Tuesday, January 20, 2009

The Monster in the Closet

It is again rumored that there IS a monster in the closet, and this one is bigger and badder than any previously imagined. The monster is in the form of bad debts on bank balance sheets -- creating an insolvent US banking system with "$2.5 trillion" worth of bad debt. I'd say that's a scary situation to be in.

There are a number of potential remedies to dealing with the monster -- the UK may choose to go the route of nationalization, which is apparently favored by Shelia Bair (currently head of the FDIC). The danger of nationalization is the destruction of shareholder value that would ensue and the further loss of investor confidence.

In anticipation of this worst-case scenario, today we saw the stock market acting as if nationalization were likely to occur - creating a self-fulfilling prophecy of plunging share and asset prices, which itself increases the risk of banking collapse. Such psychological positive feedback loops don't stop unless some signal is given by the government (or a credibly strong authority) that nationalization is not likely to occur. Because we're in the midst of a momentous political transition, such information probably won't come this week. Which sets us up for a very volatile week.

Psychologically speaking, there are a few things we can do when we think there's a $2.5 trillion monster in the closet, which roughly parallel the "freeze, fight, or flight" response:

1. FREEZE: We can hide under the covers and hope it goes away (hasn't worked so far).
2. FIGHT: We can grab a baseball bat and run into the closet swinging. (This seems to be the TARP method, but too many blows have missed the monster and hit us on the other arm -- ouch - which makes parents (i.e. taxpayers) angry and reduces our monster-fighting motivation).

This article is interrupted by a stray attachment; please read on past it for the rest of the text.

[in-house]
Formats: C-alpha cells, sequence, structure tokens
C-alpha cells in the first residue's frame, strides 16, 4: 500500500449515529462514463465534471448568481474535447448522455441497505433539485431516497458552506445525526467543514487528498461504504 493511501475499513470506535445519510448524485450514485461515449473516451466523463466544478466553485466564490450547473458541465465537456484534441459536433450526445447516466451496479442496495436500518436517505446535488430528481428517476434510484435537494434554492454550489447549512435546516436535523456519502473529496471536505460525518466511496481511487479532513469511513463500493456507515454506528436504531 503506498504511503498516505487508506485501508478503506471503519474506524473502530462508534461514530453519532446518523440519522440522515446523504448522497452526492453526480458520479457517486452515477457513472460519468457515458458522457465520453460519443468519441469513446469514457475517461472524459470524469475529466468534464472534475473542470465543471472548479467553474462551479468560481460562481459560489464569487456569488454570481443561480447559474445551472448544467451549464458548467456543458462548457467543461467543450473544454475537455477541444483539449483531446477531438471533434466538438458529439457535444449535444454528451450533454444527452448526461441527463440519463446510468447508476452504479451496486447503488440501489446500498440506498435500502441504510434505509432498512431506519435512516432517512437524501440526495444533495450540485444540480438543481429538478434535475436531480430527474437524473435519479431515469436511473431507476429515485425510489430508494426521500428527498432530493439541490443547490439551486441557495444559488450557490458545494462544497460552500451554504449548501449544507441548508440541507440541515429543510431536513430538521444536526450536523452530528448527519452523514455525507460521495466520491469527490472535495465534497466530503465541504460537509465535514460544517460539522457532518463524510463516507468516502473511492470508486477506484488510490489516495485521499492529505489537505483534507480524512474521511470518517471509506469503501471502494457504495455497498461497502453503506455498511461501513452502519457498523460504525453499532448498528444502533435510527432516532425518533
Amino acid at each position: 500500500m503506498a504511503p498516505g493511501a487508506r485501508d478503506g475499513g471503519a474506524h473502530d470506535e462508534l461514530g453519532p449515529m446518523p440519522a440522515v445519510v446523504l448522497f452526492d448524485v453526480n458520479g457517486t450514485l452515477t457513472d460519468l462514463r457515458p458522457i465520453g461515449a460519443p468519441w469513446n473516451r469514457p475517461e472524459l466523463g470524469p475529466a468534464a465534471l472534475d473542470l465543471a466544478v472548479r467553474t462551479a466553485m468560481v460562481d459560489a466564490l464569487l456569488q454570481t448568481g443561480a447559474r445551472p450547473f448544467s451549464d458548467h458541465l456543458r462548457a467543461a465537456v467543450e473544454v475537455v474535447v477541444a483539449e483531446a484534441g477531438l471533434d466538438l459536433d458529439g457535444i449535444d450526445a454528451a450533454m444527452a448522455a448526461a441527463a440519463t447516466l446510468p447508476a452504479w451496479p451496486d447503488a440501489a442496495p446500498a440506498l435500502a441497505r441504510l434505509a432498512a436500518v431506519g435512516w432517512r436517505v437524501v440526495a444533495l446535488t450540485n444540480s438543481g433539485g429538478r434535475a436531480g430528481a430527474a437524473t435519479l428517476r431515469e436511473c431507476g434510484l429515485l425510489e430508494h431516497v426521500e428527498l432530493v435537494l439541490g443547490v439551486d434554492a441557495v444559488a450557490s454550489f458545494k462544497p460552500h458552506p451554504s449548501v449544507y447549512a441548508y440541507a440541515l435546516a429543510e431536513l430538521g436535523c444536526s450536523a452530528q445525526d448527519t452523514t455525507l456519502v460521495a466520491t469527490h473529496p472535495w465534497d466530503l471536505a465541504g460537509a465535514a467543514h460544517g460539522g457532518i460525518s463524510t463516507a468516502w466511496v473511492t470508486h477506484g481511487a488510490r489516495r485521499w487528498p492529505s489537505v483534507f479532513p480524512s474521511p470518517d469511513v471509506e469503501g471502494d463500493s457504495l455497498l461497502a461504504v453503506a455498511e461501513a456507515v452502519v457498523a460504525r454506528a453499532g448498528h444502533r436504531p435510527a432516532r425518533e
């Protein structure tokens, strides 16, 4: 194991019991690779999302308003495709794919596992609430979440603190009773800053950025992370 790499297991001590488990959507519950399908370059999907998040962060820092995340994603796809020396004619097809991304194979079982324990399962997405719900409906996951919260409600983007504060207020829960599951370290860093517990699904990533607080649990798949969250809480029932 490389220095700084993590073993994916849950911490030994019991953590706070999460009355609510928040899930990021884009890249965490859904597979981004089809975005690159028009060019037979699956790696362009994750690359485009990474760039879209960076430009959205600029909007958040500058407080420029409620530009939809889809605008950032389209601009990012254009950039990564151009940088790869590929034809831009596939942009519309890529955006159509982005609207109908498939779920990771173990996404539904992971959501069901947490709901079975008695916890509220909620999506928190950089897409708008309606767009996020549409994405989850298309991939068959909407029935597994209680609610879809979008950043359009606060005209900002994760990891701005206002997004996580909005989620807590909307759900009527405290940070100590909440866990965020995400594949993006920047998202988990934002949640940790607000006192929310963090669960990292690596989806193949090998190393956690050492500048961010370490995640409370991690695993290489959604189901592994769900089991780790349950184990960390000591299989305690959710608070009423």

3. FLIGHT: We can jump out of the bed, sprint to the light switch with a pounding heart, fumble to find the switch in a panic, turn on the light, and slowly turn to face the monster. (Just shedding light on the monster reduces the uncertainty and fear we feel.) If instead of turning on the light we fled from the house, then we'd be homeless and the monster would get our Serta, which isn't tolerable for most of us.

Right now we're hiding under the covers, and the monster has been growing bigger and more bold.

I'm concerned that in the next rescue - Part 4 - the government may destroy shareholder value via nationalization. To do so would further undermine confidence in the stock market, at a delicate time, and in my opinion it could delay the economic recovery. The lower asset prices go due to nationalization, the more forced liquidations and underfunded pensions we'll see. That may be inevitable in the course of this unwinding, but it's not economically desirable.

If we turned the light on the monster, had a long honest talk with it, gave it it's own bedroom (the "good bank, bad bank" method), and let it find a job on its own time, then we might make it through without being eaten. Seems like the best option so far.

We may have to live with a stinky expensive monster for a while, but that's better than ignoring it and having crippling anxiety attacks and insomnia which ultimately undermine our ability to get on with life.

And don't forget that the banking system was insolvent in the early 1980s as well, and it made it through that storm intact.